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Expanding DNA's utility in nanotechnology

(Nanowerk News) Carrying the genetic code is already a vital job, but DNA is also proving to be a useful tool in nanotechnology applications. Since the DNA molecule is a versatile building block, it can be used to construct molecular devices. DNA structures known as ‘DNAzymes’ can also act as catalysts for certain chemical reactions. However, the inability to dissolve DNA in anything but water has hindered progress. Now, DNA can be dissolved in a range of organic solvents, without destroying its folded structure, thanks to a discovery by Hiroshi Abe, Yoshihiro Ito and their colleagues at the RIKEN Advanced Science Institute, Wako ("Structure Formation and Catalytic Activity of DNA Dissolved in Organic Solvents").
dissolved DNA
DNA will usually only dissolve in water. However, by modifying it with a polyethylene glycol (PEG) side chain (left) and adding a typical laboratory organic solvent called 1,2-dichloroethane, the DNA will dissolve (right).
The researchers showed that DNA will dissolve in most organic solvents after attaching a long side chain called a polyethylene glycol (PEG) unit. Organic solvents are typically much less polar than water, which prevents polar DNA molecules from dissolving in them. By attaching a non-polar PEG group to one end of a DNA strand, they were able to dissolve it in organic solvents ranging from methanol to 1,2-dichloroethane—solvents that scientists usually use for chemical reactions because many molecules are water-sensitive.
The team used an analytical technique called circular dichroism to show that a series of PEG-modified DNA structures called G-quadruplexes retain their shape in the organic solvents. Other teams had successfully dissolved DNA in an organic solvent by simply pre-mixing it with another non-polar substance, but the process caused the DNA to lose its folded shape, Abe notes. “[The] PEG-modification allows us to keep the structure of DNA intact in organic solvents,” he says.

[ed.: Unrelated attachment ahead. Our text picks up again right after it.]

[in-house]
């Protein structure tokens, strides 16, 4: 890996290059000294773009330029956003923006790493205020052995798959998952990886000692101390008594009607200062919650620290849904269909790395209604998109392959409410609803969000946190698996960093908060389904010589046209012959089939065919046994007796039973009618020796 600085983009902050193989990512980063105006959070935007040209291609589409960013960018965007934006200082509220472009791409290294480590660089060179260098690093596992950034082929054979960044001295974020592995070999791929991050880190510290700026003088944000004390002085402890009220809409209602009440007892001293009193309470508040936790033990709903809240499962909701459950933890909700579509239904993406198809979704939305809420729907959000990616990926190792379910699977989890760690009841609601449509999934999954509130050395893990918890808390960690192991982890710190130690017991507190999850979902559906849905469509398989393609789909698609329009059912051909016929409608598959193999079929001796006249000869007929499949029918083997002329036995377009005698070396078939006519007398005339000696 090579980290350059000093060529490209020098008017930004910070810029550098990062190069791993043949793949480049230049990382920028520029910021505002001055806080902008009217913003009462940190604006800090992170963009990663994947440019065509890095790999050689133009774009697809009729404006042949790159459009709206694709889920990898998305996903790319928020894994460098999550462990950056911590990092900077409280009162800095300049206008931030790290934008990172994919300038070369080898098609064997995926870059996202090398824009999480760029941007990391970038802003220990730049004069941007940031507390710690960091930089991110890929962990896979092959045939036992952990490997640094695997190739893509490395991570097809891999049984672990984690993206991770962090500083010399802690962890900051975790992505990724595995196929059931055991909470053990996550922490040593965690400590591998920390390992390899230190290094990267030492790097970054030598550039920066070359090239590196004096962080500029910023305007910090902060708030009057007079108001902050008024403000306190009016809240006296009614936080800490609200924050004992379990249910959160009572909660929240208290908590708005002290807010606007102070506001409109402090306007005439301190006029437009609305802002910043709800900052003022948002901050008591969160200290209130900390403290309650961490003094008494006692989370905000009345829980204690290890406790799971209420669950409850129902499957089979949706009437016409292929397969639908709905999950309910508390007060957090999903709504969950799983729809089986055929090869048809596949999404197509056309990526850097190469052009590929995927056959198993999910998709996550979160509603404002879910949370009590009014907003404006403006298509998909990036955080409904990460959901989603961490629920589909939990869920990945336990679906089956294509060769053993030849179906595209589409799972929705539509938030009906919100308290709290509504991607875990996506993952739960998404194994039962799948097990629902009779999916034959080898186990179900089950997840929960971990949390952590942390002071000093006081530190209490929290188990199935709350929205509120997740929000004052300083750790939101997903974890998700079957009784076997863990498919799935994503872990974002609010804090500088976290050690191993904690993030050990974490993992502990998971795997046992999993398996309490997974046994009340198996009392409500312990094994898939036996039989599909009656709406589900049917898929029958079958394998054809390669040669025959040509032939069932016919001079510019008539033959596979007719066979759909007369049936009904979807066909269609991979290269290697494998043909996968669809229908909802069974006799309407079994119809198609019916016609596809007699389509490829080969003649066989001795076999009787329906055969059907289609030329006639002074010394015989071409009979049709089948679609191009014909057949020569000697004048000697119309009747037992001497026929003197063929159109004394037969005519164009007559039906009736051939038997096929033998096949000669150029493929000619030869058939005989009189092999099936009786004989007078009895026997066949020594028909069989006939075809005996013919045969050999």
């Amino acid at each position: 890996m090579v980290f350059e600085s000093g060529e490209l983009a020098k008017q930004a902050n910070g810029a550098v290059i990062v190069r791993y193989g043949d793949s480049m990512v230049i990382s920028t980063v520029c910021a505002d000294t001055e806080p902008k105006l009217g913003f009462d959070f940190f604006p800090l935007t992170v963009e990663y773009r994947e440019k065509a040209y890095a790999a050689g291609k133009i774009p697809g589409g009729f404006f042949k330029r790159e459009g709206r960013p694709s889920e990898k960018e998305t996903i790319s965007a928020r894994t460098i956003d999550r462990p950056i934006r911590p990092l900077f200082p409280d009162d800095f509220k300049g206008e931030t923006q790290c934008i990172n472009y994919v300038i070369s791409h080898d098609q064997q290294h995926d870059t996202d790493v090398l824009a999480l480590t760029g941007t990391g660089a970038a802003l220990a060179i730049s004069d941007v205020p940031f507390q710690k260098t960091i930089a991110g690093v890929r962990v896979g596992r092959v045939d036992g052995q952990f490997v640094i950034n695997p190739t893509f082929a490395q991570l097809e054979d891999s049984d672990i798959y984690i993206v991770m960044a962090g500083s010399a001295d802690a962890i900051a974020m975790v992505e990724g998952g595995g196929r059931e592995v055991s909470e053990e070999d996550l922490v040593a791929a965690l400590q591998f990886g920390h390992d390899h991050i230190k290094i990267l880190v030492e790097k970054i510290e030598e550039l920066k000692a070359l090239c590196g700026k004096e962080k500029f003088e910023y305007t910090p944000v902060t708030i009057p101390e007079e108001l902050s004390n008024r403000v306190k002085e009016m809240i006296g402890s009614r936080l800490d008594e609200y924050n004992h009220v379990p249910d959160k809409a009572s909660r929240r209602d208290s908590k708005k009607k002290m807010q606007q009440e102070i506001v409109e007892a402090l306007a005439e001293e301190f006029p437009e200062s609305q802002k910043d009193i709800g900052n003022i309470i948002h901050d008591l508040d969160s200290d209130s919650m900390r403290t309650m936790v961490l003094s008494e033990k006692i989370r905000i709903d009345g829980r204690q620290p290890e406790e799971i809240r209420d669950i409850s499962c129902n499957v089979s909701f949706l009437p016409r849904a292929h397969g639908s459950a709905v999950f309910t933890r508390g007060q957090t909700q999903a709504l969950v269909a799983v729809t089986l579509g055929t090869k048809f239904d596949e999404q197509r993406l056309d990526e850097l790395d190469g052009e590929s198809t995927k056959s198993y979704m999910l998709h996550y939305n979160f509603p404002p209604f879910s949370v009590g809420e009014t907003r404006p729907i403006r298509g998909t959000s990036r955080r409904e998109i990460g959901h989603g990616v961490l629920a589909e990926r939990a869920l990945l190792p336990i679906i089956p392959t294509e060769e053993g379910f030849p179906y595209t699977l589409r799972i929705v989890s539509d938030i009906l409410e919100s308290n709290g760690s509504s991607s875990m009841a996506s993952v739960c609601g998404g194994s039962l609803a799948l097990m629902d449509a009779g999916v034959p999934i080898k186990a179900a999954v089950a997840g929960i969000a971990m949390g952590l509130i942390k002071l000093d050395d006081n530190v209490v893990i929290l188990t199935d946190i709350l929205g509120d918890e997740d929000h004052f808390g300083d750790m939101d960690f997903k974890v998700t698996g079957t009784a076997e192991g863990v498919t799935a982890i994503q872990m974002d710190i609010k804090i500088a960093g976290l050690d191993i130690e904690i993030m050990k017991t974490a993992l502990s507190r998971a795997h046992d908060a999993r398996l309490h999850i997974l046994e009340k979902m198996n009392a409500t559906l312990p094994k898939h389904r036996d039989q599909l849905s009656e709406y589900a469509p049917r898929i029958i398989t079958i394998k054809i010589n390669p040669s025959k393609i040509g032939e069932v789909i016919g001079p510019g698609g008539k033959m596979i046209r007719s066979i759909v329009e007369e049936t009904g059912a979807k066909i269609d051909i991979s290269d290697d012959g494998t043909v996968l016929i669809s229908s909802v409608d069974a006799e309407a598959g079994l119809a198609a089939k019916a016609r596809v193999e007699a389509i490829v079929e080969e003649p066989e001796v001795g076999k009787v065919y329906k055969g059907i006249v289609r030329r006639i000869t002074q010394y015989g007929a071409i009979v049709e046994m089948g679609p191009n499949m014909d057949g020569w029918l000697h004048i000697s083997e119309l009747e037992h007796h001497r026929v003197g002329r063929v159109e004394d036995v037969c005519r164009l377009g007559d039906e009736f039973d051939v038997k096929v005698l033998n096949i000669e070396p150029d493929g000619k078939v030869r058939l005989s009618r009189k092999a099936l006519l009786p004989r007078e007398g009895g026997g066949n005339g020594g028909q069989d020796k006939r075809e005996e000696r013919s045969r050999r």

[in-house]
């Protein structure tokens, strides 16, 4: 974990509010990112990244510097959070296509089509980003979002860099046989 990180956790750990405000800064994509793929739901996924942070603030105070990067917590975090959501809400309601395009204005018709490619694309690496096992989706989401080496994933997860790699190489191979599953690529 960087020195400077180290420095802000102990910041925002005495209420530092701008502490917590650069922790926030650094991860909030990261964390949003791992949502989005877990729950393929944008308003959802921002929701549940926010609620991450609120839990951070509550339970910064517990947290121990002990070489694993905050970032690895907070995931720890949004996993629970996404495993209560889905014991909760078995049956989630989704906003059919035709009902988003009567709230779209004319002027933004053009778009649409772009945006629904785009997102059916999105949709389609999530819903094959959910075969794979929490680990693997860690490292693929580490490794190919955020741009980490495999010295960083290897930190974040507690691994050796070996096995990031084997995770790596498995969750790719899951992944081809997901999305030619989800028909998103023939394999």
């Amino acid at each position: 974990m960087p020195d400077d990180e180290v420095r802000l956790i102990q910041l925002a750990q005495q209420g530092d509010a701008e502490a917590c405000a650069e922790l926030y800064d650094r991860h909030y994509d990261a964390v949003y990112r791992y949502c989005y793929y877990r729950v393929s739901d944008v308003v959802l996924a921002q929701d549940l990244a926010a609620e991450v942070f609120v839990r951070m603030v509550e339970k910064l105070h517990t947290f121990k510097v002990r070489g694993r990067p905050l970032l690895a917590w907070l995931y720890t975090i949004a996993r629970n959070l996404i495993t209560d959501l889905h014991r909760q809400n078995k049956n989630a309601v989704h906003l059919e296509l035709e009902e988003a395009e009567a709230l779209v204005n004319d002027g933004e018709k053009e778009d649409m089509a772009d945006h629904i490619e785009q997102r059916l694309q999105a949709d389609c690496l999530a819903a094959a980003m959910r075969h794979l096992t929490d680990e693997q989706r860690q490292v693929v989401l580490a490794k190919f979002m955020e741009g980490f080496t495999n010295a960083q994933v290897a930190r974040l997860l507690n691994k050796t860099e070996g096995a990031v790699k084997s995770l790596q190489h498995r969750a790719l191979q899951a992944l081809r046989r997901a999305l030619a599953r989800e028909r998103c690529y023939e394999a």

Surprisingly, one of the PEG-modified G-quadruplex structures tested by the researchers proved to be more stable in organic solvents than it is in water. While some of the forces that hold the DNA structure in its folded shape are weaker in the non-polar organic solvent, others, such as hydrogen bonding interactions, are strengthened, Abe explains.
Crucially, the retention of DNA’s structure in organic solvents means that it can also retain its ability to function as a catalyst, for example. In water, the PEG-modified version of a G-quadruplex DNAzyme named HT6 oxidizes a molecule called luminol into a light-emitting form. When the researchers switched to an organic solvent, a tell-tale luminescent glow confirmed that the DNAzyme was still functioning.
Abe, Ito and colleagues are now focused on generating organic-solvent-soluble DNAzymes with more useful catalytic functions. They are using a technique called SELEX to generate libraries of DNAzymes tailor-made to work in organic solvents.
Source: RIKEN
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